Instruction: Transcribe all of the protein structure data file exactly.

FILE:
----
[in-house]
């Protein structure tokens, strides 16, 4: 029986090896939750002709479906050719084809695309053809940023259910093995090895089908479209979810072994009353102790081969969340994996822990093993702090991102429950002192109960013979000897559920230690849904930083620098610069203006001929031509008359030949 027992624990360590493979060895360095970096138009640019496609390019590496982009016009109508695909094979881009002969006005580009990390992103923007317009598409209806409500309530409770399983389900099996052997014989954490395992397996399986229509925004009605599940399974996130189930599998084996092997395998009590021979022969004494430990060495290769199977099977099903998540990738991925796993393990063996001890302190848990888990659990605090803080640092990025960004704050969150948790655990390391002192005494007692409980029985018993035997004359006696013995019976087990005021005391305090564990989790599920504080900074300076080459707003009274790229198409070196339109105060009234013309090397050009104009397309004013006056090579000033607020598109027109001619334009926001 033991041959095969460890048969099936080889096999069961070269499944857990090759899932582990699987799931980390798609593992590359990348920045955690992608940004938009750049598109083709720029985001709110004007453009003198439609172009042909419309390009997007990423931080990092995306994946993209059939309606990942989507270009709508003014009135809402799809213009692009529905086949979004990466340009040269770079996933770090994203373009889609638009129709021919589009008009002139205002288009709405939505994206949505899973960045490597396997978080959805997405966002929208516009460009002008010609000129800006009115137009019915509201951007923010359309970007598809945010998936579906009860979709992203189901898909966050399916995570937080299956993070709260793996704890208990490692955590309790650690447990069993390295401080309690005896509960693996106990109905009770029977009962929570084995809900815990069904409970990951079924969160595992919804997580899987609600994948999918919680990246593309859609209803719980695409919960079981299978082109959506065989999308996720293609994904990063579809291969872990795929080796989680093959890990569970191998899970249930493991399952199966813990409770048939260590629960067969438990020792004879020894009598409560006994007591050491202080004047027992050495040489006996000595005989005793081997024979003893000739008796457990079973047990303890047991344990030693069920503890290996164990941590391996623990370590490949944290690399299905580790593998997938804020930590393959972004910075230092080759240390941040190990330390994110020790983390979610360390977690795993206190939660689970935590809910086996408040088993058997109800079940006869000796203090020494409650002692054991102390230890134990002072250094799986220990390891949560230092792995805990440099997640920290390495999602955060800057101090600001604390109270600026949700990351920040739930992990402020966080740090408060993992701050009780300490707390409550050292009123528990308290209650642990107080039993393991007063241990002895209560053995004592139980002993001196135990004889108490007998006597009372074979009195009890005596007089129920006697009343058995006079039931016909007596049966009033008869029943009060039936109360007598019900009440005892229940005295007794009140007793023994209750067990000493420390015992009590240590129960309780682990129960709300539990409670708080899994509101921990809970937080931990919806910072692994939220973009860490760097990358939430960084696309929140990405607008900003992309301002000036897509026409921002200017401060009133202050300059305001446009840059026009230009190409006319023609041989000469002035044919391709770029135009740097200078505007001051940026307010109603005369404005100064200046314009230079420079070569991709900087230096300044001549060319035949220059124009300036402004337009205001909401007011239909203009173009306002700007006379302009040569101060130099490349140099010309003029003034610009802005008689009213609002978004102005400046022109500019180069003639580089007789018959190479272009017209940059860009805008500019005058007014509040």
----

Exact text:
[in-house]
């Protein structure tokens, strides 16, 4: 029986090896939750002709479906050719084809695309053809940023259910093995090895089908479209979810072994009353102790081969969340994996822990093993702090991102429950002192109960013979000897559920230690849904930083620098610069203006001929031509008359030949 027992624990360590493979060895360095970096138009640019496609390019590496982009016009109508695909094979881009002969006005580009990390992103923007317009598409209806409500309530409770399983389900099996052997014989954490395992397996399986229509925004009605599940399974996130189930599998084996092997395998009590021979022969004494430990060495290769199977099977099903998540990738991925796993393990063996001890302190848990888990659990605090803080640092990025960004704050969150948790655990390391002192005494007692409980029985018993035997004359006696013995019976087990005021005391305090564990989790599920504080900074300076080459707003009274790229198409070196339109105060009234013309090397050009104009397309004013006056090579000033607020598109027109001619334009926001 033991041959095969460890048969099936080889096999069961070269499944857990090759899932582990699987799931980390798609593992590359990348920045955690992608940004938009750049598109083709720029985001709110004007453009003198439609172009042909419309390009997007990423931080990092995306994946993209059939309606990942989507270009709508003014009135809402799809213009692009529905086949979004990466340009040269770079996933770090994203373009889609638009129709021919589009008009002139205002288009709405939505994206949505899973960045490597396997978080959805997405966002929208516009460009002008010609000129800006009115137009019915509201951007923010359309970007598809945010998936579906009860979709992203189901898909966050399916995570937080299956993070709260793996704890208990490692955590309790650690447990069993390295401080309690005896509960693996106990109905009770029977009962929570084995809900815990069904409970990951079924969160595992919804997580899987609600994948999918919680990246593309859609209803719980695409919960079981299978082109959506065989999308996720293609994904990063579809291969872990795929080796989680093959890990569970191998899970249930493991399952199966813990409770048939260590629960067969438990020792004879020894009598409560006994007591050491202080004047027992050495040489006996000595005989005793081997024979003893000739008796457990079973047990303890047991344990030693069920503890290996164990941590391996623990370590490949944290690399299905580790593998997938804020930590393959972004910075230092080759240390941040190990330390994110020790983390979610360390977690795993206190939660689970935590809910086996408040088993058997109800079940006869000796203090020494409650002692054991102390230890134990002072250094799986220990390891949560230092792995805990440099997640920290390495999602955060800057101090600001604390109270600026949700990351920040739930992990402020966080740090408060993992701050009780300490707390409550050292009123528990308290209650642990107080039993393991007063241990002895209560053995004592139980002993001196135990004889108490007998006597009372074979009195009890005596007089129920006697009343058995006079039931016909007596049966009033008869029943009060039936109360007598019900009440005892229940005295007794009140007793023994209750067990000493420390015992009590240590129960309780682990129960709300539990409670708080899994509101921990809970937080931990919806910072692994939220973009860490760097990358939430960084696309929140990405607008900003992309301002000036897509026409921002200017401060009133202050300059305001446009840059026009230009190409006319023609041989000469002035044919391709770029135009740097200078505007001051940026307010109603005369404005100064200046314009230079420079070569991709900087230096300044001549060319035949220059124009300036402004337009205001909401007011239909203009173009306002700007006379302009040569101060130099490349140099010309003029003034610009802005008689009213609002978004102005400046022109500019180069003639580089007789018959190479272009017209940059860009805008500019005058007014509040």